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Indian Reforms Crawl Ahead

India’s movement towards economic reform has been painstakingly slow and halting at times, but a vote Wednesday by the lower house of Parliament may be a good sign of things to come. After two days of debate, the lower house voted to allow foreign  supermarket investment (read, Walmart) into India. While it is the upper house that will ultimately decide the matter, this is an important political victory for the ruling Congress party. The FT has the story:

The Congress victory on Wednesday is expected to clear the way for the government to make progress in long-pending reform measures, including modernising laws on banking, insurance and land acquisition.

“It’s symbolic,” Sonal Verma, an economist at Nomura, said of the government’s victory. “The Congress looks stronger. Other reforms that require parliamentary approval may also have some chance.”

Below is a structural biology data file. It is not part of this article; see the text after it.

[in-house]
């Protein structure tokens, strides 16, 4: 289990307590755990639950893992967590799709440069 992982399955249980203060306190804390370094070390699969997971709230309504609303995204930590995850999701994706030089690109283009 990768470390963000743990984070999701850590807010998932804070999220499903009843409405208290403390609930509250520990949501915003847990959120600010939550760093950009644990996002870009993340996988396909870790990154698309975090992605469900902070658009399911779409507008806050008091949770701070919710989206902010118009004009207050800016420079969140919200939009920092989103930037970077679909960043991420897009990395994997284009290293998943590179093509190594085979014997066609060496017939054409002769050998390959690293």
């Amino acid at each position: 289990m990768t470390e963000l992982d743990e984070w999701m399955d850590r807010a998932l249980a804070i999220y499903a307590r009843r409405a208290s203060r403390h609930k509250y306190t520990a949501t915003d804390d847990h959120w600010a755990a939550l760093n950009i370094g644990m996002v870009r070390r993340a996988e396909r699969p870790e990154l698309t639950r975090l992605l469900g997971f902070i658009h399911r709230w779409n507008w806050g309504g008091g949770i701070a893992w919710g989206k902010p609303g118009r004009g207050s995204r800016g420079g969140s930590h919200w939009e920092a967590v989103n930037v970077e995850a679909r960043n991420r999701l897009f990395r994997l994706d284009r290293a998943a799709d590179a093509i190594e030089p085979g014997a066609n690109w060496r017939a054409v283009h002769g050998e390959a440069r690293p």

However, retail experts said the lower house verdict was unlikely to end the bitter national debate over foreign supermarkets, given the deep-seated political opposition to the measure.

Stagnating growth and a flagging economy have scared the Indian government into renewing its commitment to opening its markets. With this vote, the government has demonstrated that it intends to keep slogging ahead despite intense opposition, much of which has come from within its own coalition. If all goes according to plan, this non-binding but important and symbolic vote will clear the way for another round of Indian reforms.

The alternative would be to enter next election with the country both angry about corruption and frustrated at slow growth. Painful reform looks like the less toxic option, if only by a nose.

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